Turbo PROTECTOR coming soon!

TR Custom Parts

Mark Hueffman - Owner
May 25, 2001
Since I am going to a bb turbo in the near future I was messing around to come up with an easier way to protect the turbo without going thru the extra plumbing required by the other systems out there.

Should have everything up and on the site next week. Let's just say it involves using one of the billet oil filters we already sell and a line that runs directly to the turbo from that! This is so simple I am kicking myself for not thinking of it sooner. I have previously been selling an inline filter setup but this new way of doing it is a lot easier to hook up with less connections and even better filtering.

Stay tuned!
What do you think??? Everything in the group pic comes in the kit. Obviously the main component is the billet filter, going to be $169 for the ball bearing turbo kit and $189 for the JOURNAL bearing kit. Journal kit is more because it includes the oil inlet flange pictured. Ball bearing turbo kit connects directly to the oil restrictor fitting.

Will have them on the site hopefully tomorrow, got two ready to go right now.

Remember, these filters do NOT have an internal bypass so all oil going to the turbo is filtered all the time, all oil has to pass thru the filter to get to the turbo.

Here is some info on the filter itself.

CM filters were developed to better protect expensive racing engines. A filter was needed that would handle a continuous high flow of oil while filtering out small particles. The flow should not be restrictive even when the filter is partially contaminated and all the oil should be filtered all the time. The element should not be affected by moisture which erodes paper elements, and it should withstand pressure surges without collapsing or rupturing. The CM filter element meets these requirements and overcome the shortcomings of conventional filters. In the years since their development these elements have proven themselves in NASCAR, SCCA, IMCA, IRL, and NHRA racing and on countless street miles.
Conventional spin on filters have an element made from porous material (usually paper) which catches contaminant’s on its surface. The flow limitations of this design require a compromise between large pores for more flow, which also lets bigger particles through all the time or a bypass which lets unfiltered oil during times of high flow. When designing the CM filter this compromise was eliminated by going to depth filtration, where oil flows through millions of intertwined passages and contaminant’s are caught within the element. The flow characteristics of this design allows for finer filtration with greater flow without the need for a bypass. The synthetic fiber element material which is moisture resistant is sandwiched between two steel cages for surge protection.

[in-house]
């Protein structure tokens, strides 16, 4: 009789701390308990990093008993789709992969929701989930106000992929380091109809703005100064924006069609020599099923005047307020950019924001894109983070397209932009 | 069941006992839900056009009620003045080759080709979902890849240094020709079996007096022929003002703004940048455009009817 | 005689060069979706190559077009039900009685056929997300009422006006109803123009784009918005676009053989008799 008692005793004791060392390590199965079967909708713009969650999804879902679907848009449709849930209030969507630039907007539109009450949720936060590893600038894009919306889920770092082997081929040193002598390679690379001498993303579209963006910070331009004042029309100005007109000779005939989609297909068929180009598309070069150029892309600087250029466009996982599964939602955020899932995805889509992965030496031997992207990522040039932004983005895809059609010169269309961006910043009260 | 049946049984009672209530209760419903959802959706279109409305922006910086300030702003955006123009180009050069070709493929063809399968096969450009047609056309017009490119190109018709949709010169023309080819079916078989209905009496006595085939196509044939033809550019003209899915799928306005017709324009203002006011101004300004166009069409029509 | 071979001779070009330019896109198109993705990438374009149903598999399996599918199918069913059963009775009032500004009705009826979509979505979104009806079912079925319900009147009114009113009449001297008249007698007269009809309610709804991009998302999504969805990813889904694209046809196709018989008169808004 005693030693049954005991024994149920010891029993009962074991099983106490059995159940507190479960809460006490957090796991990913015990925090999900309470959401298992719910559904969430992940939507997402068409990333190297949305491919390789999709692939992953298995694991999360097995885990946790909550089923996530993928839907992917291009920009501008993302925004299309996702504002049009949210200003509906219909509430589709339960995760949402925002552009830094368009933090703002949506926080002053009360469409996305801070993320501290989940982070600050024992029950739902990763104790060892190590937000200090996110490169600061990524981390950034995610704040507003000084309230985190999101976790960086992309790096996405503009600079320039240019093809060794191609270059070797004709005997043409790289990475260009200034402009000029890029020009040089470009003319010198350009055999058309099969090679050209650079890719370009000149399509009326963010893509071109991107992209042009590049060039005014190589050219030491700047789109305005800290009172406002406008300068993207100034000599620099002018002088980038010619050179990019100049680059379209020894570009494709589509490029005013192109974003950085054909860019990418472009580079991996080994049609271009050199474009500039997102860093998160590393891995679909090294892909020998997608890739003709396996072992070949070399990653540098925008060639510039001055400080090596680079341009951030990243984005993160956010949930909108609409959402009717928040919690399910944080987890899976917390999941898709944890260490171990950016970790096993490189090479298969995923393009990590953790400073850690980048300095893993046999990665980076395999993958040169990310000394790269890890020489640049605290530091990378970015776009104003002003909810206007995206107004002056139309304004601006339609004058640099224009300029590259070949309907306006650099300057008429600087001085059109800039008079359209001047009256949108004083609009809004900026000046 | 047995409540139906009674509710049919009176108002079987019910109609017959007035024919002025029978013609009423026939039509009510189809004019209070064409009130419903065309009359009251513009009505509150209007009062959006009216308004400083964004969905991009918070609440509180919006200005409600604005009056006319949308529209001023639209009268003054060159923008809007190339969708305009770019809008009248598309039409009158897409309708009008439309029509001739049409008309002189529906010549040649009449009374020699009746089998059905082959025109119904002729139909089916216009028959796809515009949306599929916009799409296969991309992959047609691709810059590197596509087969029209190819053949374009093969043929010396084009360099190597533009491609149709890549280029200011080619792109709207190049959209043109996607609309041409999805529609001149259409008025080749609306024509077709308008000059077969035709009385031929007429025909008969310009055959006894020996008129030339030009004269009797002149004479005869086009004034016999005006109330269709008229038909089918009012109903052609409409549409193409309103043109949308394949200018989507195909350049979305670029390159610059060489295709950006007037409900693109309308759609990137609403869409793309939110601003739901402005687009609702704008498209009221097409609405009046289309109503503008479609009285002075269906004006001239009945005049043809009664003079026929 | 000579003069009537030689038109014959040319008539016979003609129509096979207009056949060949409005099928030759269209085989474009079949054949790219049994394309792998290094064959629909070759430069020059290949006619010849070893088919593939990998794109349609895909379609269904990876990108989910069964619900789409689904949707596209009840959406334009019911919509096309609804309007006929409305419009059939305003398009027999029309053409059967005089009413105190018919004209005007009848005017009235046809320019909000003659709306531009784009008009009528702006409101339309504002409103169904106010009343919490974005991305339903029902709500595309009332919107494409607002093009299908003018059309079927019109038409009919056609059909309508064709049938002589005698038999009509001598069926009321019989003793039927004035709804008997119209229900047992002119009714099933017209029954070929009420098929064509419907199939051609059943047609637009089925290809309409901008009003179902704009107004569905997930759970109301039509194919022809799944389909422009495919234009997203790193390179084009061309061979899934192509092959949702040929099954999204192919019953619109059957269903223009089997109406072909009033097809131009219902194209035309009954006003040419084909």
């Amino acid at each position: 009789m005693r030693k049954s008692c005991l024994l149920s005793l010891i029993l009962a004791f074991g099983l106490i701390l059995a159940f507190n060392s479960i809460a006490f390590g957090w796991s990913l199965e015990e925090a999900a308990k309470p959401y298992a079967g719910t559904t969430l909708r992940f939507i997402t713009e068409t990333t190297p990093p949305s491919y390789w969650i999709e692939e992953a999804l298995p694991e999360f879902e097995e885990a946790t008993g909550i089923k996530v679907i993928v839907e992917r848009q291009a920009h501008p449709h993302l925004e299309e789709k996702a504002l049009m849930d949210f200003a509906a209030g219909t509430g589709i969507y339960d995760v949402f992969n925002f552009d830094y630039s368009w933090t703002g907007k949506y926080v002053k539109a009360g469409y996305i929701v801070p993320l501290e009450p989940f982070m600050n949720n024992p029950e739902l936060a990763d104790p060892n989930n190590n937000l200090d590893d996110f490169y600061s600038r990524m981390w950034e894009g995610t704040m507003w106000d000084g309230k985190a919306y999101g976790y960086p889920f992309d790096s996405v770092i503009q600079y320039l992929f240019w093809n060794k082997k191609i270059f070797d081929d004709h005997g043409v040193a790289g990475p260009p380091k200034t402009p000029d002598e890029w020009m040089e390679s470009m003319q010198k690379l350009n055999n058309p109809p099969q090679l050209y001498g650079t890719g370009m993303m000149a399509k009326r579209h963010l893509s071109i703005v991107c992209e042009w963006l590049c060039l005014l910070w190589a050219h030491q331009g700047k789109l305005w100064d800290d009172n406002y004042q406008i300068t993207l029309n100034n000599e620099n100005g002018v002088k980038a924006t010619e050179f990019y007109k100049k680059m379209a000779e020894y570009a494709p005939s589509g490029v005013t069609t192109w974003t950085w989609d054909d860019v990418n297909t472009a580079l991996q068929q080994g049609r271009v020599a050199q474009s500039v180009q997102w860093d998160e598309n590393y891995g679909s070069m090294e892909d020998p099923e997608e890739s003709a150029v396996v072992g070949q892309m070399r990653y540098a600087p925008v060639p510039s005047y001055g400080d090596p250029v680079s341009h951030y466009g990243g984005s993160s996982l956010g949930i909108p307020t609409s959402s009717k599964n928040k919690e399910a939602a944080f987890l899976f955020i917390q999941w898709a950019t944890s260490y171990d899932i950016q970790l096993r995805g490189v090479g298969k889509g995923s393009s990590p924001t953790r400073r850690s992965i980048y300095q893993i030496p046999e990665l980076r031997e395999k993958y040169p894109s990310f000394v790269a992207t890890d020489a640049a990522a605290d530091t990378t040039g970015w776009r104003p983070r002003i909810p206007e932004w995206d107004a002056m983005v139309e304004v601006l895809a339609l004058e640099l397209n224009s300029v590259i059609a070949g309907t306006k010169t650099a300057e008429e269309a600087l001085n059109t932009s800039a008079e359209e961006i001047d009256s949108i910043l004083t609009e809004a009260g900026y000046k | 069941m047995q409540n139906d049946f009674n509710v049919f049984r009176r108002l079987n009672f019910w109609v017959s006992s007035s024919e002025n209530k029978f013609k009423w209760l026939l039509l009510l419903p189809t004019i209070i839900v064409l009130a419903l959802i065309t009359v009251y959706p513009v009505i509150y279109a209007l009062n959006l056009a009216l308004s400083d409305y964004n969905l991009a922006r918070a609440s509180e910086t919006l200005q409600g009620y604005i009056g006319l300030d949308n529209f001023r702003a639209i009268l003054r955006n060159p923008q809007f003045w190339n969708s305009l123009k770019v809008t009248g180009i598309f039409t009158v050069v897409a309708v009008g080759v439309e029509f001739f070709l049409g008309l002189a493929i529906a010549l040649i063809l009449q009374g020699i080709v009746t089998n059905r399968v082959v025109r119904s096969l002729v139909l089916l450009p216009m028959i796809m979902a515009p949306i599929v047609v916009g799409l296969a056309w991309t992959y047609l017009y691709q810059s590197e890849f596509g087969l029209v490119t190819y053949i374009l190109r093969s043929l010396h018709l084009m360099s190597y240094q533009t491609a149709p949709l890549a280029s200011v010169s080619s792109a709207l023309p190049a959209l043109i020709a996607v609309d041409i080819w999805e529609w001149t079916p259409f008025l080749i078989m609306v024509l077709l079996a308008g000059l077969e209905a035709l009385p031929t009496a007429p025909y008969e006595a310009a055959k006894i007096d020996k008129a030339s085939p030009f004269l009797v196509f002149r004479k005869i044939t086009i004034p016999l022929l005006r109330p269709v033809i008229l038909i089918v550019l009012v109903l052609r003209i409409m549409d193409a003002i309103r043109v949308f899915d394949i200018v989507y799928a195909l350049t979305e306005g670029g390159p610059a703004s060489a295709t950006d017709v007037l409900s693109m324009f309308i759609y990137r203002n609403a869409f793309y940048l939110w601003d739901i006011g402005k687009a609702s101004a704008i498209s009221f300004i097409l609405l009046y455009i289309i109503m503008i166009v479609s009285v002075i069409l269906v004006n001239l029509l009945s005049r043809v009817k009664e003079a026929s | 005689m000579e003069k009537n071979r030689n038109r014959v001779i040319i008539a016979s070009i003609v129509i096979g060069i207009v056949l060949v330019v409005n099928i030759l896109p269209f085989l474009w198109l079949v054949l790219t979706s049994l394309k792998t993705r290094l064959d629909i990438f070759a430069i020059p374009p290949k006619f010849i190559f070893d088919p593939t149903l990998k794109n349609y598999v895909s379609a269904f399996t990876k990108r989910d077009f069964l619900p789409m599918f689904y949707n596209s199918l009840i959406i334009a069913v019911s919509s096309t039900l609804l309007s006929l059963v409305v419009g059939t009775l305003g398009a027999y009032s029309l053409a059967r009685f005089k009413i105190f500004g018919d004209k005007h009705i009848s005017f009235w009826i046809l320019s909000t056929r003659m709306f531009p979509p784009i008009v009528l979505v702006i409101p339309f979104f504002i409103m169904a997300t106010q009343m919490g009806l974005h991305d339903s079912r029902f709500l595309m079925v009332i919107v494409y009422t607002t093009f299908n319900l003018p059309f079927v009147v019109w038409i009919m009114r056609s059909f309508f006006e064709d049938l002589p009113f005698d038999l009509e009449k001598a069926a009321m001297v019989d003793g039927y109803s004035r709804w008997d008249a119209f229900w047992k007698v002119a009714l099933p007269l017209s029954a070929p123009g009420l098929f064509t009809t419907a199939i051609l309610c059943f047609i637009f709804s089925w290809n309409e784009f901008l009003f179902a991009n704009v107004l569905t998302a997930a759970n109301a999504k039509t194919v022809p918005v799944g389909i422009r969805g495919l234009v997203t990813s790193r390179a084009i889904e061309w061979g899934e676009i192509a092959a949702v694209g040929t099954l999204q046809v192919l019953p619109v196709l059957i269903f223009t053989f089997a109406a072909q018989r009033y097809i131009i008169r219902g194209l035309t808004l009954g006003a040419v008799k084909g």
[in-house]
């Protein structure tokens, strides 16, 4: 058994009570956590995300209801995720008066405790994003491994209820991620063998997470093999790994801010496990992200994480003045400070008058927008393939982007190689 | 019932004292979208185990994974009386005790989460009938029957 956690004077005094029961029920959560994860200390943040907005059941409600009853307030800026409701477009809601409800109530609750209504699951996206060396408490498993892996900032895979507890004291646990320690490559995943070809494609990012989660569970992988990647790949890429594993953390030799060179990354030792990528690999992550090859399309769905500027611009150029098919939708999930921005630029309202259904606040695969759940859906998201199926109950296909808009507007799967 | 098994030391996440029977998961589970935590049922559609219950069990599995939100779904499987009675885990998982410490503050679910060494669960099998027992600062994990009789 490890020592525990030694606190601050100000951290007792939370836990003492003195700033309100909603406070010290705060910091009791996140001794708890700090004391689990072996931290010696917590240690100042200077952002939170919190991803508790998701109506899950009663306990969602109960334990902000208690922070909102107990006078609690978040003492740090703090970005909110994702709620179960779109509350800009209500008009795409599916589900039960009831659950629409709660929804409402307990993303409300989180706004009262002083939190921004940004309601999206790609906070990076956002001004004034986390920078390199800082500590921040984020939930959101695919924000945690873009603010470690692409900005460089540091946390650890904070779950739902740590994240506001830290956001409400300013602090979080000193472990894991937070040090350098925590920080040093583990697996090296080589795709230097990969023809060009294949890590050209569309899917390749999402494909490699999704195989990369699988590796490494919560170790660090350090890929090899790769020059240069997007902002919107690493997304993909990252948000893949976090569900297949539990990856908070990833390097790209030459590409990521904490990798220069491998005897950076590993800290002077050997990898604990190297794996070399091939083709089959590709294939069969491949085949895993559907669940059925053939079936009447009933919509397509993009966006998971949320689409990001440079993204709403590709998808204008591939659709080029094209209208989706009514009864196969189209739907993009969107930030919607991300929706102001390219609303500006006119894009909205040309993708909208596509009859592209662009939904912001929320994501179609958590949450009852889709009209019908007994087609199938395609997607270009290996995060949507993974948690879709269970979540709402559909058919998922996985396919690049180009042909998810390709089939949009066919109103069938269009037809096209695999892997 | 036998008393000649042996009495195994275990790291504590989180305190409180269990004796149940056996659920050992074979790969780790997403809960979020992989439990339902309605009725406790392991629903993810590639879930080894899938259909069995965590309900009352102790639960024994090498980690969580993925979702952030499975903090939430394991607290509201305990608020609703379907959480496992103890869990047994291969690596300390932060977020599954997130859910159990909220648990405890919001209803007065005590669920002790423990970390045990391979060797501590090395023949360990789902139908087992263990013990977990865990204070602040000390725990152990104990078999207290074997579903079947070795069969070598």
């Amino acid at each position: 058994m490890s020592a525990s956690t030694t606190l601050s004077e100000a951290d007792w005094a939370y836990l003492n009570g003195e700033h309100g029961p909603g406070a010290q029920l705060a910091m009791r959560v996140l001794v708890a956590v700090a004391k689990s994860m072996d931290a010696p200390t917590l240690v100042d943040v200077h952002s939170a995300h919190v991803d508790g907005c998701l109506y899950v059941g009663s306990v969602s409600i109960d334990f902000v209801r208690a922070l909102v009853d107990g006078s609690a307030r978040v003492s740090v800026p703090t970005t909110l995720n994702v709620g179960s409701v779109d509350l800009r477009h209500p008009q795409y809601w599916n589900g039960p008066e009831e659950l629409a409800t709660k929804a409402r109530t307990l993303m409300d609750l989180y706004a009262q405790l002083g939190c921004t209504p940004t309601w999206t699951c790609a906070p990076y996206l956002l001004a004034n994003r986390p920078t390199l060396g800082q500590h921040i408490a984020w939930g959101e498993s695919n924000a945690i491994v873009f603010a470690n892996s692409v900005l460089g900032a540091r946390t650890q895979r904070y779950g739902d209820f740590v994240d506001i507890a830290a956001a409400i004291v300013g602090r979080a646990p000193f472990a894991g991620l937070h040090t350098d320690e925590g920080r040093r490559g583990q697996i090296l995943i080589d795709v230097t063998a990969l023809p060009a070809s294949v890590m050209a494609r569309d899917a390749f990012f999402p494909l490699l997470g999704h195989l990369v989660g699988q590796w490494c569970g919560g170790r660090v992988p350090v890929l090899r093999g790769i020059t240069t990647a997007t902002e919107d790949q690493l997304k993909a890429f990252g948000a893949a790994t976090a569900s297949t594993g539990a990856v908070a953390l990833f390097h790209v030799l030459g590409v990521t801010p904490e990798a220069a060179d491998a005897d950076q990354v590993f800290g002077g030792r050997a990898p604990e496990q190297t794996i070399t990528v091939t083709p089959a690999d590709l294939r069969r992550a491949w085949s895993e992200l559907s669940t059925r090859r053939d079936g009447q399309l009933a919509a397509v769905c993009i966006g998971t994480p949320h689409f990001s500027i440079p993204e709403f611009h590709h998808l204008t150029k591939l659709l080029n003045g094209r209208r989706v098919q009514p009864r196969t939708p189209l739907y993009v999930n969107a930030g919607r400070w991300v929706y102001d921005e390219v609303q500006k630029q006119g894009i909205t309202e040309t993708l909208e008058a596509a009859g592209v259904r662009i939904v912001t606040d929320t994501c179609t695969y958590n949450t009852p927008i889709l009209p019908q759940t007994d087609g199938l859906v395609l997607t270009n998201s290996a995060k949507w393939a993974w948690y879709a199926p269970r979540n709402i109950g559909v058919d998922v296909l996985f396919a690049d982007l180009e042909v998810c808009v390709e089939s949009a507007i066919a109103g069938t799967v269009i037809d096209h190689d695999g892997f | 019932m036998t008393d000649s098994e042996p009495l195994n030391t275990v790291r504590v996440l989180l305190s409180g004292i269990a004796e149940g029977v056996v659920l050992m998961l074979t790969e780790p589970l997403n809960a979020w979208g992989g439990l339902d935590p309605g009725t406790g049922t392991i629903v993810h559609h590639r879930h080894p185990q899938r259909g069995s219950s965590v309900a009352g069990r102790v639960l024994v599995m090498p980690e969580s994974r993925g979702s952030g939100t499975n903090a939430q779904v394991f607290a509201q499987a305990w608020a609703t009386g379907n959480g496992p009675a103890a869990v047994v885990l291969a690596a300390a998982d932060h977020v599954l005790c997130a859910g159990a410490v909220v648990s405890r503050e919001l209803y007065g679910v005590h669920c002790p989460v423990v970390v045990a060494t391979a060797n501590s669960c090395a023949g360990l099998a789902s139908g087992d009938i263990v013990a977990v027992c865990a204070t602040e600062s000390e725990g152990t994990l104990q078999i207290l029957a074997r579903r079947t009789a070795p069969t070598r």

CM elements filter out particles down to 8 microns, half the size of what the average spin-on filter does and has a flow rate even when contaminated, that is far greater than that required by any automotive application. Depth filtration extends filter element life because it can catch far more contaminates without restricting flow. Because of it’s longevity CM filters are a natural match for use with the longer lasting synthetic oils.

In an automotive engine, oil collects contaminates as it circulates through the engine, these particles should then be removed by the oil filter. Contaminant’s are present in all engines.They are a by-product of the combustion process which leaks past the piston rings. They are small particles of materials caused by the wearing of internal parts. Hot spots within an engine can cause oil decay (sludge) that needs to be removed. To be truly effective an oil filter needs to filter all the oil that goes through the lubrication system and remove these particles.
CM depth filtration removes more particles without restricting flow, providing the absolute protection needed.

Questions Most Asked
Q: Can you clean CM Synthetic Filter Elements?
A: No. CM Elements can not be cleaned because they work on depth filtration design where particles are caught within millions of tiny passages which run through out the element. This design allows for a much greater flow and the ability to hold far more particles than a conventional surface filter.
Q: When should I change my filter element?
A: Under normal operating conditions we recommend a CM filter element should be changed every 10,000 street miles. Many customers change the element every second oil change. Under circumstances when large quantities of particles are being caught, like in older engines, engines which have not had regular oil changes, new engines during break-in, or when some oil additives are used, the element may need to be changed sooner. When the normal operating oil pressure has decreased 4 lbs. to 5 lbs. the filter should be changed.
Q: How often do I change the O-ring seals?
A: Unless they are damaged they can last at least 4 filter changes.
Q: Do CM Spin-on Filters have an anti-drain back valve?
A: Yes. A flapper valve allows oil to easily enter the filter, while preventing it from draining out once the engine is shut off.
Q: Do CM filters have a built-in bypass?
A: No. The high flow of the CM element can handle more flow than that required by any automotive application, so all the oil can be filtered all the time.


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Few more pics.


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:smile: Now on the site. TURBO PROTECTOR KIT No installed pics as my GN is all apart getting new injectors, chip, EGT, throttle body/plenum and dbb turbo.:D Basically what we are talking about here is you remove your stock turbo line and plug it. Install the oil filter included in the kit and run the braided line up to the turbo oil inlet.